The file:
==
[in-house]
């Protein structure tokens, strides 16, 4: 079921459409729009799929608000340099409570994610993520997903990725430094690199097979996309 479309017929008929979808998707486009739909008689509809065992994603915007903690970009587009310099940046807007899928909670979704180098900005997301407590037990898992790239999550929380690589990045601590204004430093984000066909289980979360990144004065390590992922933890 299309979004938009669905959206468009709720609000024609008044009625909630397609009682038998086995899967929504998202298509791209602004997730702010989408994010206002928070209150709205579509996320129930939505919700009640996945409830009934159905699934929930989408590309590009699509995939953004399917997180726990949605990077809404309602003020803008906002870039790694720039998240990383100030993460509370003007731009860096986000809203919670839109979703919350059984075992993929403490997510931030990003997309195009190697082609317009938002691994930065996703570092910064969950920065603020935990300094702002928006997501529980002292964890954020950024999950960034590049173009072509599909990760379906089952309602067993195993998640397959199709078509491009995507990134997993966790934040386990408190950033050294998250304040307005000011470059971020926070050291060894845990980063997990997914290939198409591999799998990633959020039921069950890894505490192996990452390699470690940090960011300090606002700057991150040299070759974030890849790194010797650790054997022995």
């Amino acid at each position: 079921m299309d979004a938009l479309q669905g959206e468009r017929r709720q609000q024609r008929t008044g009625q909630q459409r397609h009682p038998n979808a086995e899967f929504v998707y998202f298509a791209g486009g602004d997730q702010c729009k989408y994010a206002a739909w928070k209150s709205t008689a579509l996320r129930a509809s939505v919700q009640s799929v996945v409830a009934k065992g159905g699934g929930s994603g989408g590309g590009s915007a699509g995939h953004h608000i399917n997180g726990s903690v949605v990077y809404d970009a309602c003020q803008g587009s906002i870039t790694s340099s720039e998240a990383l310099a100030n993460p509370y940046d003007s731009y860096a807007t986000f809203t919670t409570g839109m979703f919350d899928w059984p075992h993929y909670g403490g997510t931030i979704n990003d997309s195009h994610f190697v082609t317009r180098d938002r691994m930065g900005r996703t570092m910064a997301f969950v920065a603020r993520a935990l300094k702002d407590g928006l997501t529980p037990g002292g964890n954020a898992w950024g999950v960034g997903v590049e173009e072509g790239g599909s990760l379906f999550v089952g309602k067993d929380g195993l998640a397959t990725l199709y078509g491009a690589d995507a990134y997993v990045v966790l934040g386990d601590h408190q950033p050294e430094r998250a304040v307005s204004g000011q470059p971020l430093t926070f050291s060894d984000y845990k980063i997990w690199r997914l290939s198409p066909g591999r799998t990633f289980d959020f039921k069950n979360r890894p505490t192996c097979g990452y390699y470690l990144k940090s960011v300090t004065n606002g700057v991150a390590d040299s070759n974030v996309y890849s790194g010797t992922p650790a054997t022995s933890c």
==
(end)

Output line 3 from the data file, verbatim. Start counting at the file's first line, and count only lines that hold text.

């Amino acid at each position: 079921m299309d979004a938009l479309q669905g959206e468009r017929r709720q609000q024609r008929t008044g009625q909630q459409r397609h009682p038998n979808a086995e899967f929504v998707y998202f298509a791209g486009g602004d997730q702010c729009k989408y994010a206002a739909w928070k209150s709205t008689a579509l996320r129930a509809s939505v919700q009640s799929v996945v409830a009934k065992g159905g699934g929930s994603g989408g590309g590009s915007a699509g995939h953004h608000i399917n997180g726990s903690v949605v990077y809404d970009a309602c003020q803008g587009s906002i870039t790694s340099s720039e998240a990383l310099a100030n993460p509370y940046d003007s731009y860096a807007t986000f809203t919670t409570g839109m979703f919350d899928w059984p075992h993929y909670g403490g997510t931030i979704n990003d997309s195009h994610f190697v082609t317009r180098d938002r691994m930065g900005r996703t570092m910064a997301f969950v920065a603020r993520a935990l300094k702002d407590g928006l997501t529980p037990g002292g964890n954020a898992w950024g999950v960034g997903v590049e173009e072509g790239g599909s990760l379906f999550v089952g309602k067993d929380g195993l998640a397959t990725l199709y078509g491009a690589d995507a990134y997993v990045v966790l934040g386990d601590h408190q950033p050294e430094r998250a304040v307005s204004g000011q470059p971020l430093t926070f050291s060894d984000y845990k980063i997990w690199r997914l290939s198409p066909g591999r799998t990633f289980d959020f039921k069950n979360r890894p505490t192996c097979g990452y390699y470690l990144k940090s960011v300090t004065n606002g700057v991150a390590d040299s070759n974030v996309y890849s790194g010797t992922p650790a054997t022995s933890c």